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Full Story

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As Dr McGregor stated,

The complexity of the job was actually a surprise for me. It’s quite physical work, and it’s emotionally draining because you are obliged to give of yourself to other people.  Saint-like women do it every day so that older New Zealanders can have a quality of life.

I’m not sure if I could have. I’m not sure I had the physical stamina and I didn’t want to hurt someone.

On any given shift you would be in charge of six, seven older people, and you would have to wake them, get them up, get them showered, get them toileted, feed them, and the whole time you were conscious that you had another five to go on your shift. It’s like working constantly to deadline.

The reliance of New Zealand, of all of us, on the emotional umbilical cord between women working as carers and the older people they care for at $13-14 an hour is a form of modern-day slavery,” she said in the report.

It exploits the goodwill of women, it is a knowing exploitation. We can claim neither ignorance nor amnesia.”

See: Ibid

National’s Associate Health Minister Jo Goodhew replied,

It is important that we take this seriously, that we look at it carefully and we look at what we are doing and what we can do before we provide a considered response.”

However, Dear Leader Key would have none of that, and firmly squashed any suggestion of paying rest home care workers decent wages.  Only a few hours after Jo Goodhew announced that this was a problem demanding that “ we look at it carefully “, her boss stated bluntly,

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Full story

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So there we have it. According to Dear Leader,

It’s one of those things we’d love to do if we had the cash. As the country moves back to surplus it’s one of the areas we can look at but I think most people would accept this isn’t the time we have lots of extra cash.”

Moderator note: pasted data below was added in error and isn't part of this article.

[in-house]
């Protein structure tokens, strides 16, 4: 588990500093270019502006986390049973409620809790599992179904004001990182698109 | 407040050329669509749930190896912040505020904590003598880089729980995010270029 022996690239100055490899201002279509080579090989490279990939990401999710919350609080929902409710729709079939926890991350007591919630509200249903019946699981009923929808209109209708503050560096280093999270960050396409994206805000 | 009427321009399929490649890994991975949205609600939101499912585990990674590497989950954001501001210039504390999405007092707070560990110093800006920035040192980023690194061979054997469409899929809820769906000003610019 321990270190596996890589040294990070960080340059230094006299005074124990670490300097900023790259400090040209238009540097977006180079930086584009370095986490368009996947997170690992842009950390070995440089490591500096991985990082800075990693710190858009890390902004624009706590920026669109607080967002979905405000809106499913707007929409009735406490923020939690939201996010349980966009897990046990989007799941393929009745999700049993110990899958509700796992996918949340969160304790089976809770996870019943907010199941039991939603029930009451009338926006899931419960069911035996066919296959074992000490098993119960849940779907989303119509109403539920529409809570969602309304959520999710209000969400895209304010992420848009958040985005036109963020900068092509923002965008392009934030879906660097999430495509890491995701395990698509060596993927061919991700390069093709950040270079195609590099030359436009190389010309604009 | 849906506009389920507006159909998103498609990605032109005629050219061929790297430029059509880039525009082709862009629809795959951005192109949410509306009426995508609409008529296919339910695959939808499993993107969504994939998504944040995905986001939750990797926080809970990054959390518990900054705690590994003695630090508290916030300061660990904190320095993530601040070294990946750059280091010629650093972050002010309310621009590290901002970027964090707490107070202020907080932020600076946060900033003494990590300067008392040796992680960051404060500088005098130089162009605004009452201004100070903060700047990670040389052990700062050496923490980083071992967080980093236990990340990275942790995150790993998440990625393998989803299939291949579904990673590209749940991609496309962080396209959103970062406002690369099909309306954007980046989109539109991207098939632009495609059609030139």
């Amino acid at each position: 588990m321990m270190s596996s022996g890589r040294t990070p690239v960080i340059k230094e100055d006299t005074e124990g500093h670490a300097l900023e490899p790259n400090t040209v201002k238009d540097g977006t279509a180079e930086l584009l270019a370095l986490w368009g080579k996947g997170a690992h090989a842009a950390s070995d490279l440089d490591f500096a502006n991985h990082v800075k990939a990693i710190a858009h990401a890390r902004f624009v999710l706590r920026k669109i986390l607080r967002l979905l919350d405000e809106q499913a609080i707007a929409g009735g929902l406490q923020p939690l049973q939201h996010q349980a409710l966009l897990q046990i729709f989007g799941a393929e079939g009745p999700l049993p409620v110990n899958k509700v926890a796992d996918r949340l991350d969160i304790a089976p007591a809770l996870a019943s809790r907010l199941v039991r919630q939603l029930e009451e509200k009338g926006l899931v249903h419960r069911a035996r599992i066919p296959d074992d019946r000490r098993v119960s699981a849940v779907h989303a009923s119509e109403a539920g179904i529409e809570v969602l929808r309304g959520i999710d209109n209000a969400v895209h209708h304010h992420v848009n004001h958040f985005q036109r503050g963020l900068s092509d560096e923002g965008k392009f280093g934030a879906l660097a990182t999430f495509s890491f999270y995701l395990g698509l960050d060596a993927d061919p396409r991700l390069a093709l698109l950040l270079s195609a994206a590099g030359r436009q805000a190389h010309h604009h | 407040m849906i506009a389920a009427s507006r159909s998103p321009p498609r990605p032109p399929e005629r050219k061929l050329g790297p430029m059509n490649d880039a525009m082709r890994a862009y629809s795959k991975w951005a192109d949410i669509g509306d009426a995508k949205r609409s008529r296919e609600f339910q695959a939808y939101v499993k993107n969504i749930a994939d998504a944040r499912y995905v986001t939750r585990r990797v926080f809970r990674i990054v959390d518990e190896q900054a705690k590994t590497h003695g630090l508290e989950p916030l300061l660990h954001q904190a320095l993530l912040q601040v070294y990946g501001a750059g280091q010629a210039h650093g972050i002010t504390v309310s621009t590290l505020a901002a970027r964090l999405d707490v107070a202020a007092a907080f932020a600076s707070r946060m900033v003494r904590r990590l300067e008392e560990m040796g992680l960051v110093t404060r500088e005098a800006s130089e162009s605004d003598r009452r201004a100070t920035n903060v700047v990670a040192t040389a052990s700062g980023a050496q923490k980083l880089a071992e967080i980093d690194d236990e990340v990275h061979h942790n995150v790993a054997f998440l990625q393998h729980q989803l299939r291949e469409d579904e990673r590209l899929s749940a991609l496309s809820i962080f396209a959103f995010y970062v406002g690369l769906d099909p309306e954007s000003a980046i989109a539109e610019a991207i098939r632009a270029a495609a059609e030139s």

Falling in line,   Goodhew, conceded that whilst aged care workers were paid at  “lower end“,  she  rejected suggestions that they were being exploited,

I personally don’t believe we should be describing it as modern-day slavery.”

See: Ibid

Gosh, that’s ‘big’ of her. It’s not “ modern-day slavery “.

I wonder what she’d call it?

Especially when it was announced todat that Lo! And Behold! Ryman had posted yet another profit!?!? This time a record half-yearly profit (from 1 April),

The company added another notch to its 10-year sharemarket performance of climbing profits by posting a record half-year profit after tax of $69 million. Its share price rose 6 cents to close at $4.14.

Shareholders will receive an 18 per cent higher dividend for the half-year of 4.6 cents a share. All up, about $23 million in dividends is going to shareholders in the first half. “

See: Ryman plans cautious Aussie debut

Since listing in June 1999, Ryman Healthcare has delivered its shareholders a total return, which includes share price appreciate and dividends, of 1,043%, or 24.3%pa. By cracking the 1000% mark (i.e. returning 10 times the original investment) brokers will, with a good deal of admiration, refer to Ryman as a’10-bagger’.”  – Craigs Investment Partners

Wouldn’t it be nice if the $23 million being paid to shareholders was  instead paid  to the care workers who actually did the hard work?

Who is it that looks after granny and/or grandad – the “Saint-like women do it every day so that older New Zealanders can have a quality of life“?

Or some shareholders sitting on their arses and sipping  chardonnay?

Here’s a thought for Middle Zealand, politicians, and Ryman shareholders; the course of  Nature will not be deviated. Every one of us is growing older.

(You can see where I’m heading with this.)

There will come a time when Middle Zealand, politicians, and Ryman shareholders, and the rest of us will eventually require the services of aged care facilities.

Do we really want to be cared for by underpaid workers who may eventually give up any semblance of dedication to their job, and lose any measure of empathy for  aged folk in their charge? That rest home workers may finally one days have a gutsful of being exploited?

If we want to be treated well in our twilight years – shouldn’t we first be looking after those workers who will be caring for us?

John Key sez that paying rest home care workers is “one of those things we’d love to do if we had the cash“.

Rubbish. The money is there.

It’s just going to the wrong people.

C’mon New Zealand – sort it out!

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Previous related blogposts

1 March – No Rest for Striking Workers! (1 March 2012)

No Rest for the Wicked (23 March 2012)

“It’s one of those things we’d love to do if we had the cash” (28 May 2012)

Roads, grandma, and John Key (18 July 2012)

John Key’s track record on raising wages – 4. Rest Home Workers (11 November 2012)

Sources

Record profit for Ryman (17 May 2012)

PM: No money for aged care workers (28 May 2012)

Resthome spy hails saint-like workers (28 May 2012)